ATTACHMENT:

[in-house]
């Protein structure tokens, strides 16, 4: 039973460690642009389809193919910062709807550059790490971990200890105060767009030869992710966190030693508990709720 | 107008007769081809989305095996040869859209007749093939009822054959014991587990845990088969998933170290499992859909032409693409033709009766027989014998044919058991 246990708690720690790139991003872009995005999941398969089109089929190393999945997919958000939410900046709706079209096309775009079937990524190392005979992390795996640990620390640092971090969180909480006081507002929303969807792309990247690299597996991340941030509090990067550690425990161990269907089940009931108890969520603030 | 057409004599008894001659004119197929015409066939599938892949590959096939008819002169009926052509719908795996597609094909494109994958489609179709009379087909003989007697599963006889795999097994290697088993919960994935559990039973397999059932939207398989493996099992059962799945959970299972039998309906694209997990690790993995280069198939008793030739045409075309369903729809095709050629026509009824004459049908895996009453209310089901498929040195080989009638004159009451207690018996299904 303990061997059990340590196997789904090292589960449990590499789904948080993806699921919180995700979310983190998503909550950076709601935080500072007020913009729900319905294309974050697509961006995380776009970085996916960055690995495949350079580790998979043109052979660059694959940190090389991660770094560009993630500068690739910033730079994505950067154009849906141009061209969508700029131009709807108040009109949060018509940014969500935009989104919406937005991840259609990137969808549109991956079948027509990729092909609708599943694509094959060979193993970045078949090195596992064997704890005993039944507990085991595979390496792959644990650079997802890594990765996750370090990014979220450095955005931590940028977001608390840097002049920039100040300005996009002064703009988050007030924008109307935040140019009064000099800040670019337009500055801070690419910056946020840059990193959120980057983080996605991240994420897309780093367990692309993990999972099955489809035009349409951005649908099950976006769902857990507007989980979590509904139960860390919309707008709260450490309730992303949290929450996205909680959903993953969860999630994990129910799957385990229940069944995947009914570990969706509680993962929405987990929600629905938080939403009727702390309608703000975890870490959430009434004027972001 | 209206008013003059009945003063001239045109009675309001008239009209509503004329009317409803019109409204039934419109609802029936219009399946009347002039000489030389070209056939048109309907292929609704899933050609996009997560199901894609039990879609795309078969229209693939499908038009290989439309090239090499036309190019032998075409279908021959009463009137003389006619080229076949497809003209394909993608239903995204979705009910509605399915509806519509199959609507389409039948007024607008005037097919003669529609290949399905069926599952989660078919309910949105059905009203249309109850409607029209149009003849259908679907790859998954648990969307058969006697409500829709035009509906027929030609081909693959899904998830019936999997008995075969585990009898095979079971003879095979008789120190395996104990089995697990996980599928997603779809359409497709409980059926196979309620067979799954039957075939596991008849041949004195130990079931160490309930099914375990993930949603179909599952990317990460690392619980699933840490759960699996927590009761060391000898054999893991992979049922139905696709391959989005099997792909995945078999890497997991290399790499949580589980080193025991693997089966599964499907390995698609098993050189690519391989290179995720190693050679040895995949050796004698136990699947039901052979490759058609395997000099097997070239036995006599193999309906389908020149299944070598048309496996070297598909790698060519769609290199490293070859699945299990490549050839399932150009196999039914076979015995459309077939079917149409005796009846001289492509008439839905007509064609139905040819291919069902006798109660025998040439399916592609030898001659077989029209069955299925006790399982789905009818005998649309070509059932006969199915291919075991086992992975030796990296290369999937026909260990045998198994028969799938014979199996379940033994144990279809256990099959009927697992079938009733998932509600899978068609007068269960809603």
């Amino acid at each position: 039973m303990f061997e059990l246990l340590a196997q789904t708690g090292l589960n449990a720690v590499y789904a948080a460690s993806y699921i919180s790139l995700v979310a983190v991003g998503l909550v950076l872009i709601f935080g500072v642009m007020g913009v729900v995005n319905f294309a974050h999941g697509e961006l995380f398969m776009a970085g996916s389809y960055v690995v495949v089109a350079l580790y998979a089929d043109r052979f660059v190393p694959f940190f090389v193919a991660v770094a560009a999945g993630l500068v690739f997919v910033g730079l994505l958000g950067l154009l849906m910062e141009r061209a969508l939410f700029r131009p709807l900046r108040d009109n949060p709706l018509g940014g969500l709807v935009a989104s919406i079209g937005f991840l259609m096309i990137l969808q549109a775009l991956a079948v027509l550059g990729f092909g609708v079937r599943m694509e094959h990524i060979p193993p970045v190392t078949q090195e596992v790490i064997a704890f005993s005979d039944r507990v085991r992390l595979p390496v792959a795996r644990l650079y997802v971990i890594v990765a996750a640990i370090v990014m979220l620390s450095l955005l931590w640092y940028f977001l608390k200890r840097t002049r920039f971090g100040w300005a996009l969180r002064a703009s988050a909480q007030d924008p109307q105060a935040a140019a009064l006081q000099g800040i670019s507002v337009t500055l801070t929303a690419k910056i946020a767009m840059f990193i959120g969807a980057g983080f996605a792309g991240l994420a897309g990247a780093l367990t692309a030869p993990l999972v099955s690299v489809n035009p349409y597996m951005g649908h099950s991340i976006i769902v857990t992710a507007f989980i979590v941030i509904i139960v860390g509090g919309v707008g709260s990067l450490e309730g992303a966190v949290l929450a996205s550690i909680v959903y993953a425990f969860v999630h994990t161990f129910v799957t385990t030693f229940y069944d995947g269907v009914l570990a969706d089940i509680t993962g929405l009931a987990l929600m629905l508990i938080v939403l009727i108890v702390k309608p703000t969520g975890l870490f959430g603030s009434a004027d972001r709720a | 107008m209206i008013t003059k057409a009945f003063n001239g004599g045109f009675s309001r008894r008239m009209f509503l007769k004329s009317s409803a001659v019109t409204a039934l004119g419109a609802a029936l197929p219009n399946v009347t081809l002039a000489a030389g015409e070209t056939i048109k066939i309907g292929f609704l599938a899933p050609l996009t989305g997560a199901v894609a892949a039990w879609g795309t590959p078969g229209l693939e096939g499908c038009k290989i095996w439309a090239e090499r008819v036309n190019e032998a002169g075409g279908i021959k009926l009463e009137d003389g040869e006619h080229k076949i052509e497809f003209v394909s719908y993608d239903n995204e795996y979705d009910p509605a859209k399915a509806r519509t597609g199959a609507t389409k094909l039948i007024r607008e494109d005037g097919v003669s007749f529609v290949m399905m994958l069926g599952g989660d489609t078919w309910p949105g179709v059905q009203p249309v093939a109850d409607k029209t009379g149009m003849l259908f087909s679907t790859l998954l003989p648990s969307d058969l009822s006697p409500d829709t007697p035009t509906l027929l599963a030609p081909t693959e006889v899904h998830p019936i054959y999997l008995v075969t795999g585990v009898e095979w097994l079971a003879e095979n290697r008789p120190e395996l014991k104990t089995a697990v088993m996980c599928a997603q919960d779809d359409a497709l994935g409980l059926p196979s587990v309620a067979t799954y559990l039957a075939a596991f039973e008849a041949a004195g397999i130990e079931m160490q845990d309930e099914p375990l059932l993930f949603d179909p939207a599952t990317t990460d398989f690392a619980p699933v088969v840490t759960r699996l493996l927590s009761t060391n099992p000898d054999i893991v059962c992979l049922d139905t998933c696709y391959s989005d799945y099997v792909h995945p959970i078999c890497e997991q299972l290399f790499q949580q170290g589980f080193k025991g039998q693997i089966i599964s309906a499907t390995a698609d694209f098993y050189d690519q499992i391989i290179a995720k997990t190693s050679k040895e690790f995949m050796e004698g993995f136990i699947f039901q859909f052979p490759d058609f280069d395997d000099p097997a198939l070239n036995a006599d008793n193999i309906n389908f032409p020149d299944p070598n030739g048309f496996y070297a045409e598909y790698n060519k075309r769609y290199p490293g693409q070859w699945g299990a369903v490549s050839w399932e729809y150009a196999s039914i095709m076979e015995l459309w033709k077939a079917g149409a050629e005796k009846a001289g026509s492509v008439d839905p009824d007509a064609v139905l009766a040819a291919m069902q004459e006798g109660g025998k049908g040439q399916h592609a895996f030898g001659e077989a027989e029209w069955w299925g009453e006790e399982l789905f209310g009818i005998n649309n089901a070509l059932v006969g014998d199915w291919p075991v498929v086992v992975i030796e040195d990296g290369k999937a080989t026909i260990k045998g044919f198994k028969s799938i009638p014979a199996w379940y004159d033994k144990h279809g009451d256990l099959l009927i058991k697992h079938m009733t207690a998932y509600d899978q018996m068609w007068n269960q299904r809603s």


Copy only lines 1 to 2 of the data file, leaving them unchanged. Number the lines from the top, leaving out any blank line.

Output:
[in-house]
């Protein structure tokens, strides 16, 4: 039973460690642009389809193919910062709807550059790490971990200890105060767009030869992710966190030693508990709720 | 107008007769081809989305095996040869859209007749093939009822054959014991587990845990088969998933170290499992859909032409693409033709009766027989014998044919058991 246990708690720690790139991003872009995005999941398969089109089929190393999945997919958000939410900046709706079209096309775009079937990524190392005979992390795996640990620390640092971090969180909480006081507002929303969807792309990247690299597996991340941030509090990067550690425990161990269907089940009931108890969520603030 | 057409004599008894001659004119197929015409066939599938892949590959096939008819002169009926052509719908795996597609094909494109994958489609179709009379087909003989007697599963006889795999097994290697088993919960994935559990039973397999059932939207398989493996099992059962799945959970299972039998309906694209997990690790993995280069198939008793030739045409075309369903729809095709050629026509009824004459049908895996009453209310089901498929040195080989009638004159009451207690018996299904 303990061997059990340590196997789904090292589960449990590499789904948080993806699921919180995700979310983190998503909550950076709601935080500072007020913009729900319905294309974050697509961006995380776009970085996916960055690995495949350079580790998979043109052979660059694959940190090389991660770094560009993630500068690739910033730079994505950067154009849906141009061209969508700029131009709807108040009109949060018509940014969500935009989104919406937005991840259609990137969808549109991956079948027509990729092909609708599943694509094959060979193993970045078949090195596992064997704890005993039944507990085991595979390496792959644990650079997802890594990765996750370090990014979220450095955005931590940028977001608390840097002049920039100040300005996009002064703009988050007030924008109307935040140019009064000099800040670019337009500055801070690419910056946020840059990193959120980057983080996605991240994420897309780093367990692309993990999972099955489809035009349409951005649908099950976006769902857990507007989980979590509904139960860390919309707008709260450490309730992303949290929450996205909680959903993953969860999630994990129910799957385990229940069944995947009914570990969706509680993962929405987990929600629905938080939403009727702390309608703000975890870490959430009434004027972001 | 209206008013003059009945003063001239045109009675309001008239009209509503004329009317409803019109409204039934419109609802029936219009399946009347002039000489030389070209056939048109309907292929609704899933050609996009997560199901894609039990879609795309078969229209693939499908038009290989439309090239090499036309190019032998075409279908021959009463009137003389006619080229076949497809003209394909993608239903995204979705009910509605399915509806519509199959609507389409039948007024607008005037097919003669529609290949399905069926599952989660078919309910949105059905009203249309109850409607029209149009003849259908679907790859998954648990969307058969006697409500829709035009509906027929030609081909693959899904998830019936999997008995075969585990009898095979079971003879095979008789120190395996104990089995697990996980599928997603779809359409497709409980059926196979309620067979799954039957075939596991008849041949004195130990079931160490309930099914375990993930949603179909599952990317990460690392619980699933840490759960699996927590009761060391000898054999893991992979049922139905696709391959989005099997792909995945078999890497997991290399790499949580589980080193025991693997089966599964499907390995698609098993050189690519391989290179995720190693050679040895995949050796004698136990699947039901052979490759058609395997000099097997070239036995006599193999309906389908020149299944070598048309496996070297598909790698060519769609290199490293070859699945299990490549050839399932150009196999039914076979015995459309077939079917149409005796009846001289492509008439839905007509064609139905040819291919069902006798109660025998040439399916592609030898001659077989029209069955299925006790399982789905009818005998649309070509059932006969199915291919075991086992992975030796990296290369999937026909260990045998198994028969799938014979199996379940033994144990279809256990099959009927697992079938009733998932509600899978068609007068269960809603």